The normal project and contractual risks faced by contractors, consultants and suppliers to the Metropolitan Transportation Authority are considerable. A new law and regulations mandating that the MTA debar contractors, consultants and suppliers for unexcused schedule and cost overruns creates a new and unfair existential risk.
The new law, Public Authorities Law Section 1279-h, slipped into the New York State budget bill and passed without public comment, was enacted on April 12, 2019. Implementing regulations were issued on June 5, 2019, and mandate that the MTA debar contractors (defined to include consultants, vendors and suppliers) if they: (1) fail to achieve substantial completion of their contractual obligations within 10% of the adjusted contract time; or (2) present claims for additional compensation that are denied in an amount that exceeds the total adjusted contract amount by 10% or more.
To say that your business and your livelihood are at risk is not an overstatement. The MTA umbrella includes the New York City Transit Authority, MTA Capital Construction, Bridges & Tunnels, Long Island Railroad and Metro North, among others. A debarment by one of these authorities will lead to a debarment by all of them, and then to a debarment by all New York State agencies and authorities, and possibly debarment across state lines. Public and major private owners, as part of their RFP and procurement processes, routinely inquire regarding a bidding contractor’s debarment history.
The risk is to new contracts and, because the MTA has decided to give retroactive effect to the law and regulations, to contracts that are already ongoing (even though these risks could not have been considered, priced or agreed to by contractors or their sureties).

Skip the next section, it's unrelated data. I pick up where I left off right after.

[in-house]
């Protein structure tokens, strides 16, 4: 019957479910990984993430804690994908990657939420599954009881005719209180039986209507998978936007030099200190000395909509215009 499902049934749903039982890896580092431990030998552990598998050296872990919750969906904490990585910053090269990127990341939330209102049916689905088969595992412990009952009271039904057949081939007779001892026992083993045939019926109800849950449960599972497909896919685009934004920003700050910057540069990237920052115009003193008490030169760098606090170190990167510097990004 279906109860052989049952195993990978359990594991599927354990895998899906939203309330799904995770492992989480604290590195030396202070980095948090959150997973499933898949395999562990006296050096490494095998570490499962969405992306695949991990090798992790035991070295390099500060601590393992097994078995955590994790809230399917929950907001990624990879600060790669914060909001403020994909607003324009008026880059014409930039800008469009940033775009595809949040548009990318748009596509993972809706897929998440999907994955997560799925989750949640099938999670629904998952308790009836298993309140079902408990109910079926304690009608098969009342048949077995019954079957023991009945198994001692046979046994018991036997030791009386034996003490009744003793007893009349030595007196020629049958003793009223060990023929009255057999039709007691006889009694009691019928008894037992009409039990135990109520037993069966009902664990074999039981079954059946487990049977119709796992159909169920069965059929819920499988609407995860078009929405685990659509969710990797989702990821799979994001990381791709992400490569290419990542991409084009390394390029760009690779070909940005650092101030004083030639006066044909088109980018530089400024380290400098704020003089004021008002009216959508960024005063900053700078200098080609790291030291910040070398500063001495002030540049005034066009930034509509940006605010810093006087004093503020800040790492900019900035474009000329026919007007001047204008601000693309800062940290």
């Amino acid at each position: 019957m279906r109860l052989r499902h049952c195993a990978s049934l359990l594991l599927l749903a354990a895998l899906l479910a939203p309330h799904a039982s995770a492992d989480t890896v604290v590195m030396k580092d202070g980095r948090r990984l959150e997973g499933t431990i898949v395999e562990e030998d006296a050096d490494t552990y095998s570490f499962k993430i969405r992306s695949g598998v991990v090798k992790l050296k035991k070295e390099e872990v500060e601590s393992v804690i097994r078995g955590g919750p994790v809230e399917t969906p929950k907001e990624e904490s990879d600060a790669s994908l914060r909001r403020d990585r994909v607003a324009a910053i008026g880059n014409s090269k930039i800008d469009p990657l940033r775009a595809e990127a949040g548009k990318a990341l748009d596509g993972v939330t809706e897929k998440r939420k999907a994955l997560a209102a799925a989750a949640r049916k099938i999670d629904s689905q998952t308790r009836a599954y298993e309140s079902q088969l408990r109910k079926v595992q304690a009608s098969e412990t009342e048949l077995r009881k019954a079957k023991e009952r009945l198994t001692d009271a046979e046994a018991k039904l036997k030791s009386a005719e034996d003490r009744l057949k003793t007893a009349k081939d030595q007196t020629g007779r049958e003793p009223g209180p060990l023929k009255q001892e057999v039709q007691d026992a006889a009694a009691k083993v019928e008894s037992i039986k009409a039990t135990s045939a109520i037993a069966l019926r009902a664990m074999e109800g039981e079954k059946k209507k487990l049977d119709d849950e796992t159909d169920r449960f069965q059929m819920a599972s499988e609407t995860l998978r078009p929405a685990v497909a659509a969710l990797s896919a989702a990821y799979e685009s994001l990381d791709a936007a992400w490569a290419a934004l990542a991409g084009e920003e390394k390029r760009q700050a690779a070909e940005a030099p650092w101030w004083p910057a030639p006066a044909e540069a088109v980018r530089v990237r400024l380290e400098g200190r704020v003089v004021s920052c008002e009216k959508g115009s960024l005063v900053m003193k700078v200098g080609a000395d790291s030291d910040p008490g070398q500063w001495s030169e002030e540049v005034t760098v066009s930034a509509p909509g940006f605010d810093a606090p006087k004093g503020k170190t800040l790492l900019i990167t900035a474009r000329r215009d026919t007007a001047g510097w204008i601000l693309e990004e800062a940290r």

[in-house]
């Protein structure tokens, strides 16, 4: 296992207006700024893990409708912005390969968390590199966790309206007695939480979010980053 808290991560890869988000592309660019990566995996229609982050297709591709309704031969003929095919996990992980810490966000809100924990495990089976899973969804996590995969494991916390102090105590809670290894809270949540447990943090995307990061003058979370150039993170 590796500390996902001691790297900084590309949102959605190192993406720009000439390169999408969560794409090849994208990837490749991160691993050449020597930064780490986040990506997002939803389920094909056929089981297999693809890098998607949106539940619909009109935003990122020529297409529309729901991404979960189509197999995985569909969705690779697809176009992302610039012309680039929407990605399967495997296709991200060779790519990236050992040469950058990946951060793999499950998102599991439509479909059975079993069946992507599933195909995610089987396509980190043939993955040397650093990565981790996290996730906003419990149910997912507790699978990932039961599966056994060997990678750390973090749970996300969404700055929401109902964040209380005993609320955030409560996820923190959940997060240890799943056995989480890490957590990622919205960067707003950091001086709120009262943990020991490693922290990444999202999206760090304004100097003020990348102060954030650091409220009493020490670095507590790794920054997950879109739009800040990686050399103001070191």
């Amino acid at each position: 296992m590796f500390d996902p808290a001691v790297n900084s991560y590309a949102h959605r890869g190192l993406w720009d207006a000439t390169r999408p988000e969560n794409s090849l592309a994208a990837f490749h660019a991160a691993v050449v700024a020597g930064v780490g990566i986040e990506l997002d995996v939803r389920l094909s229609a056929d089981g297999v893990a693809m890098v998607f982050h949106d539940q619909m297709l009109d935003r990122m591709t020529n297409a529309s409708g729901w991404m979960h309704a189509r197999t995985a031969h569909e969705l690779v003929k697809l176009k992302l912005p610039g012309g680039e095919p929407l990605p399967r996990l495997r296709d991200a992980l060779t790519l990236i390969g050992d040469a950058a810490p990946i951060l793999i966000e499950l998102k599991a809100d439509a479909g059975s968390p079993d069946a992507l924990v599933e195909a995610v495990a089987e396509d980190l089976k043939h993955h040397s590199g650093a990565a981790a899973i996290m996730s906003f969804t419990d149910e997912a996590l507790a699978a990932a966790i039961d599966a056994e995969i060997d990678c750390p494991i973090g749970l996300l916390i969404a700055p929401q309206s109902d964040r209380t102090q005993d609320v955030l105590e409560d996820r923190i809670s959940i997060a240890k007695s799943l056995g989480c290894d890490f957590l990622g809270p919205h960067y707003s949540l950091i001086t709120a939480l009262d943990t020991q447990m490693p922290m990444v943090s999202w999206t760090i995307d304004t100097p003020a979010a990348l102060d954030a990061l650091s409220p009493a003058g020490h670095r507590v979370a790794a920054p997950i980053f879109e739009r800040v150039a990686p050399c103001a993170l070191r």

Unlike most debarment statutes and regulations, the MTA law and regulation does not consider mitigating factors. Federal debarment rules make it clear that debarment may only be imposed to protect the public interest, not to punish a contractor. Federal courts have required the government to show grounds and the need for debarment; and allow contractors to present mitigating factors. The focus in federal proceedings has been whether the contractor is currently responsible, with the court considering steps that a contractor may have taken to prevent the complained of conduct from repeating itself.
The Public Authorities Law and the MTA’s hastily enacted regulations ignore the reasons why a project may have gone longer or cost more. MTA authorities must debar a contractor, consultant or supplier once a final determination is made by the MTA that the contractor exceeded the regulation’s schedule or claim thresholds. It seemingly does not matter why a project went longer or whether a claim for a cost overrun was put forth in good faith, or the contractor has taken steps to prevent schedule and cost overruns in the future.
The threat extends beyond the debarred contractor, consultant or supplier. The regulations provide that, after a hearing, conducted by “a panel of at least three managerial level employees of the MTA,” the panel has discretion to also debar parents, subsidiaries, affiliates, and joint ventures and their individual members. Debarment also extends to individuals, including any partner and its individual members, directors, officers, principals, managerial employees and any person or entity with a ten percent or more interest in the contractor. And the debarment can extend to an entity that is owned or controlled by the debarred contractor or its directors, officers, principals or managerial employees, including any new entity created after the date of the notice of intent to debar.
All types of consultants, suppliers and vendors are included within the scope of regulations, not just contractors performing construction projects. For instance, a design consultant engaged by the MTA to complete work or deliver design services within 50 days is exposed to debarment if the work or services are completed in 56 days and the MTA authority has denied an extension of time.